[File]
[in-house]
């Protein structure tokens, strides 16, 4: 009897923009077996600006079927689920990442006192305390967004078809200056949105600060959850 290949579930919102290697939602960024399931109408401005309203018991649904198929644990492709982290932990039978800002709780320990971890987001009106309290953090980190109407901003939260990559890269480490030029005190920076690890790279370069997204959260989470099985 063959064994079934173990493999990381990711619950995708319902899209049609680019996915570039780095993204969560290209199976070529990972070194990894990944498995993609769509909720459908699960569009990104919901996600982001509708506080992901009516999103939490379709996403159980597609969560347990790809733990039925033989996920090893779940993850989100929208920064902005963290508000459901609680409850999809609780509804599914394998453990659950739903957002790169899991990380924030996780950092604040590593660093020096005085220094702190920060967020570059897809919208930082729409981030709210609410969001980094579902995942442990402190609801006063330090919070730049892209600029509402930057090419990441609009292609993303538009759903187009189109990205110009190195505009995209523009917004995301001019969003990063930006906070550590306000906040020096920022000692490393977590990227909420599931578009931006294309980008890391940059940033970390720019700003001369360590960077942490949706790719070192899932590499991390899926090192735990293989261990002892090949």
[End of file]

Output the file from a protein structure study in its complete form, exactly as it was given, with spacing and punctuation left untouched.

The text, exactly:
[in-house]
């Protein structure tokens, strides 16, 4: 009897923009077996600006079927689920990442006192305390967004078809200056949105600060959850 290949579930919102290697939602960024399931109408401005309203018991649904198929644990492709982290932990039978800002709780320990971890987001009106309290953090980190109407901003939260990559890269480490030029005190920076690890790279370069997204959260989470099985 063959064994079934173990493999990381990711619950995708319902899209049609680019996915570039780095993204969560290209199976070529990972070194990894990944498995993609769509909720459908699960569009990104919901996600982001509708506080992901009516999103939490379709996403159980597609969560347990790809733990039925033989996920090893779940993850989100929208920064902005963290508000459901609680409850999809609780509804599914394998453990659950739903957002790169899991990380924030996780950092604040590593660093020096005085220094702190920060967020570059897809919208930082729409981030709210609410969001980094579902995942442990402190609801006063330090919070730049892209600029509402930057090419990441609009292609993303538009759903187009189109990205110009190195505009995209523009917004995301001019969003990063930006906070550590306000906040020096920022000692490393977590990227909420599931578009931006294309980008890391940059940033970390720019700003001369360590960077942490949706790719070192899932590499991390899926090192735990293989261990002892090949």